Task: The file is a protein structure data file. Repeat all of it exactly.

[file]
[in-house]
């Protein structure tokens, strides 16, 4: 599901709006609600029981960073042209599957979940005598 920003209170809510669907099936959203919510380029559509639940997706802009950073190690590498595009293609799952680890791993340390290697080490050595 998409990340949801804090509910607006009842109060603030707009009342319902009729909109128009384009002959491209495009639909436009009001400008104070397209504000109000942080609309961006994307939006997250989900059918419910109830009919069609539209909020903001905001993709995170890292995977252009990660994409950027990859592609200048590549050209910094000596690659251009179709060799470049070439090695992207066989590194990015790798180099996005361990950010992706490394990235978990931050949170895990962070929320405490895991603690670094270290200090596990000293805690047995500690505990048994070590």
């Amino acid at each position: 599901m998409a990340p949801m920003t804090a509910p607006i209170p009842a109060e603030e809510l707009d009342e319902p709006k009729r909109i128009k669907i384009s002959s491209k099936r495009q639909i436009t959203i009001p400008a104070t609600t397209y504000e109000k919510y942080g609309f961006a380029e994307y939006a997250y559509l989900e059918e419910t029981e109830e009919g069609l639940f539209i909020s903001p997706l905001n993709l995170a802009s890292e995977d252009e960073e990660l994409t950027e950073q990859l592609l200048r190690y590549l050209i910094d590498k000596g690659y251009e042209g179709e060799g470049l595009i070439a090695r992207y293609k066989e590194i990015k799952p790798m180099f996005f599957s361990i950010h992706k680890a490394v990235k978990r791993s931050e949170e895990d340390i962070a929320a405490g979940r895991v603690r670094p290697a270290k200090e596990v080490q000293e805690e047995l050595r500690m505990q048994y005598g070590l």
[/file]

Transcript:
[in-house]
């Protein structure tokens, strides 16, 4: 599901709006609600029981960073042209599957979940005598 920003209170809510669907099936959203919510380029559509639940997706802009950073190690590498595009293609799952680890791993340390290697080490050595 998409990340949801804090509910607006009842109060603030707009009342319902009729909109128009384009002959491209495009639909436009009001400008104070397209504000109000942080609309961006994307939006997250989900059918419910109830009919069609539209909020903001905001993709995170890292995977252009990660994409950027990859592609200048590549050209910094000596690659251009179709060799470049070439090695992207066989590194990015790798180099996005361990950010992706490394990235978990931050949170895990962070929320405490895991603690670094270290200090596990000293805690047995500690505990048994070590």
């Amino acid at each position: 599901m998409a990340p949801m920003t804090a509910p607006i209170p009842a109060e603030e809510l707009d009342e319902p709006k009729r909109i128009k669907i384009s002959s491209k099936r495009q639909i436009t959203i009001p400008a104070t609600t397209y504000e109000k919510y942080g609309f961006a380029e994307y939006a997250y559509l989900e059918e419910t029981e109830e009919g069609l639940f539209i909020s903001p997706l905001n993709l995170a802009s890292e995977d252009e960073e990660l994409t950027e950073q990859l592609l200048r190690y590549l050209i910094d590498k000596g690659y251009e042209g179709e060799g470049l595009i070439a090695r992207y293609k066989e590194i990015k799952p790798m180099f996005f599957s361990i950010h992706k680890a490394v990235k978990r791993s931050e949170e895990d340390i962070a929320a405490g979940r895991v603690r670094p290697a270290k200090e596990v080490q000293e805690e047995l050595r500690m505990q048994y005598g070590l």